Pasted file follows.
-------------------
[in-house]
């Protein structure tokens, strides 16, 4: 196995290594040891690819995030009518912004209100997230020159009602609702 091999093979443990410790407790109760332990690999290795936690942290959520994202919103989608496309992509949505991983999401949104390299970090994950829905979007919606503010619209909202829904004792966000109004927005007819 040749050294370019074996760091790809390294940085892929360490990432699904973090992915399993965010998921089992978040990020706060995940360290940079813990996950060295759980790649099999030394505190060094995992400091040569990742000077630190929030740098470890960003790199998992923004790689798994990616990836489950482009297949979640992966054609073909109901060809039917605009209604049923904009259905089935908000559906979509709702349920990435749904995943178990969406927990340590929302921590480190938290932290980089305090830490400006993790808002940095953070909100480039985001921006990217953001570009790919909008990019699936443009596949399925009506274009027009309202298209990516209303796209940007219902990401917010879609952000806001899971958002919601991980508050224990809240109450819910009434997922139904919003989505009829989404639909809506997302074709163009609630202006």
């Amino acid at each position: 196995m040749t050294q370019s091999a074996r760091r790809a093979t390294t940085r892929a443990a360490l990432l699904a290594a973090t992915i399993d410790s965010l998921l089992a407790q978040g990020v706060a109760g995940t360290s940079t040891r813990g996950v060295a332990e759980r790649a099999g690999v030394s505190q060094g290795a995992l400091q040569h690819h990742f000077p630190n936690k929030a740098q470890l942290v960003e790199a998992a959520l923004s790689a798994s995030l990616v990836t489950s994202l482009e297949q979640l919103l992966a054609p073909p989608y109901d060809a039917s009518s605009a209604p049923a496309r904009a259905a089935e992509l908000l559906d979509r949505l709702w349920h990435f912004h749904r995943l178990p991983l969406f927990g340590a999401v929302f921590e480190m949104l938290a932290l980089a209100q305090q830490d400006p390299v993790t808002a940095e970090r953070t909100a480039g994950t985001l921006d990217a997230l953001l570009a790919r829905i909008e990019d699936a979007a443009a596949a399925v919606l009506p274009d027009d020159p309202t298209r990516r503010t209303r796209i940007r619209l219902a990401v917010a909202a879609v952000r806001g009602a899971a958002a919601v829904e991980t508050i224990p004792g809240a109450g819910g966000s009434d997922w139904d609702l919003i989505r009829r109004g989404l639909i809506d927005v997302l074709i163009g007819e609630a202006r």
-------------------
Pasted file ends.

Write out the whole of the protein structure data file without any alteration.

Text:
[in-house]
């Protein structure tokens, strides 16, 4: 196995290594040891690819995030009518912004209100997230020159009602609702 091999093979443990410790407790109760332990690999290795936690942290959520994202919103989608496309992509949505991983999401949104390299970090994950829905979007919606503010619209909202829904004792966000109004927005007819 040749050294370019074996760091790809390294940085892929360490990432699904973090992915399993965010998921089992978040990020706060995940360290940079813990996950060295759980790649099999030394505190060094995992400091040569990742000077630190929030740098470890960003790199998992923004790689798994990616990836489950482009297949979640992966054609073909109901060809039917605009209604049923904009259905089935908000559906979509709702349920990435749904995943178990969406927990340590929302921590480190938290932290980089305090830490400006993790808002940095953070909100480039985001921006990217953001570009790919909008990019699936443009596949399925009506274009027009309202298209990516209303796209940007219902990401917010879609952000806001899971958002919601991980508050224990809240109450819910009434997922139904919003989505009829989404639909809506997302074709163009609630202006």
């Amino acid at each position: 196995m040749t050294q370019s091999a074996r760091r790809a093979t390294t940085r892929a443990a360490l990432l699904a290594a973090t992915i399993d410790s965010l998921l089992a407790q978040g990020v706060a109760g995940t360290s940079t040891r813990g996950v060295a332990e759980r790649a099999g690999v030394s505190q060094g290795a995992l400091q040569h690819h990742f000077p630190n936690k929030a740098q470890l942290v960003e790199a998992a959520l923004s790689a798994s995030l990616v990836t489950s994202l482009e297949q979640l919103l992966a054609p073909p989608y109901d060809a039917s009518s605009a209604p049923a496309r904009a259905a089935e992509l908000l559906d979509r949505l709702w349920h990435f912004h749904r995943l178990p991983l969406f927990g340590a999401v929302f921590e480190m949104l938290a932290l980089a209100q305090q830490d400006p390299v993790t808002a940095e970090r953070t909100a480039g994950t985001l921006d990217a997230l953001l570009a790919r829905i909008e990019d699936a979007a443009a596949a399925v919606l009506p274009d027009d020159p309202t298209r990516r503010t209303r796209i940007r619209l219902a990401v917010a909202a879609v952000r806001g009602a899971a958002a919601v829904e991980t508050i224990p004792g809240a109450g819910g966000s009434d997922w139904d609702l919003i989505r009829r109004g989404l639909i809506d927005v997302l074709i163009g007819e609630a202006r």